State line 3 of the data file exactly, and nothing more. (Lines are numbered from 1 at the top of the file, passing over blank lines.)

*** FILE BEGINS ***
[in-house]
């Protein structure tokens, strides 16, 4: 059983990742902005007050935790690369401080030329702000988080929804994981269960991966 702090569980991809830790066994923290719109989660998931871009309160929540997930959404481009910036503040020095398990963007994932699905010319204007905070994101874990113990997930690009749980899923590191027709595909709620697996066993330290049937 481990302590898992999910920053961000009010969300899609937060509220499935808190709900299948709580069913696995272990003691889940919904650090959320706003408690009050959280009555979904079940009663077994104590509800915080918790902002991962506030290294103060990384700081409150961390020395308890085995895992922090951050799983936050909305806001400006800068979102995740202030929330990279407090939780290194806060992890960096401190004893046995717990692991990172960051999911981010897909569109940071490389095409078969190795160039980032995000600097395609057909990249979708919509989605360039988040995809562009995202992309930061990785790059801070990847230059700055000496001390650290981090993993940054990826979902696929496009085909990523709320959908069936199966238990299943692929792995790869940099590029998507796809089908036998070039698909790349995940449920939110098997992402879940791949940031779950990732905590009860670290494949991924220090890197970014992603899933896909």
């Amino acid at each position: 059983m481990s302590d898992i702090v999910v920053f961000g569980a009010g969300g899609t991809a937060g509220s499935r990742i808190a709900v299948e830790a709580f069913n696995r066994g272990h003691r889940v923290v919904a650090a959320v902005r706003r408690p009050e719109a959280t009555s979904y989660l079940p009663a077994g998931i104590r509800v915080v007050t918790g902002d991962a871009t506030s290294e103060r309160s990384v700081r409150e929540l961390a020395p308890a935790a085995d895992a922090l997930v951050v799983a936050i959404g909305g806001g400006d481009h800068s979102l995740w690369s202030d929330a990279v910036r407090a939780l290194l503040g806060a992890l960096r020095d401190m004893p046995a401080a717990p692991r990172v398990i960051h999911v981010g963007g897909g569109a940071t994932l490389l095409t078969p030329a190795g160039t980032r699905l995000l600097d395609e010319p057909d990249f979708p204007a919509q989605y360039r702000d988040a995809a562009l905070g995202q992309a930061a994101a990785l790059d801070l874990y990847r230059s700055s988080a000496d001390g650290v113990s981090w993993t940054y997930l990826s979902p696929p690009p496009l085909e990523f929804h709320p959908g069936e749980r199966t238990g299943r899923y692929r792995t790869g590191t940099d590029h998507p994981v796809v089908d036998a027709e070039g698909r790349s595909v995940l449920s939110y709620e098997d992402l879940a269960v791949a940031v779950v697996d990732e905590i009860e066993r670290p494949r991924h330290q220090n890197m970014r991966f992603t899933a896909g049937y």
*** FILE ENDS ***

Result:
């Amino acid at each position: 059983m481990s302590d898992i702090v999910v920053f961000g569980a009010g969300g899609t991809a937060g509220s499935r990742i808190a709900v299948e830790a709580f069913n696995r066994g272990h003691r889940v923290v919904a650090a959320v902005r706003r408690p009050e719109a959280t009555s979904y989660l079940p009663a077994g998931i104590r509800v915080v007050t918790g902002d991962a871009t506030s290294e103060r309160s990384v700081r409150e929540l961390a020395p308890a935790a085995d895992a922090l997930v951050v799983a936050i959404g909305g806001g400006d481009h800068s979102l995740w690369s202030d929330a990279v910036r407090a939780l290194l503040g806060a992890l960096r020095d401190m004893p046995a401080a717990p692991r990172v398990i960051h999911v981010g963007g897909g569109a940071t994932l490389l095409t078969p030329a190795g160039t980032r699905l995000l600097d395609e010319p057909d990249f979708p204007a919509q989605y360039r702000d988040a995809a562009l905070g995202q992309a930061a994101a990785l790059d801070l874990y990847r230059s700055s988080a000496d001390g650290v113990s981090w993993t940054y997930l990826s979902p696929p690009p496009l085909e990523f929804h709320p959908g069936e749980r199966t238990g299943r899923y692929r792995t790869g590191t940099d590029h998507p994981v796809v089908d036998a027709e070039g698909r790349s595909v995940l449920s939110y709620e098997d992402l879940a269960v791949a940031v779950v697996d990732e905590i009860e066993r670290p494949r991924h330290q220090n890197m970014r991966f992603t899933a896909g049937y």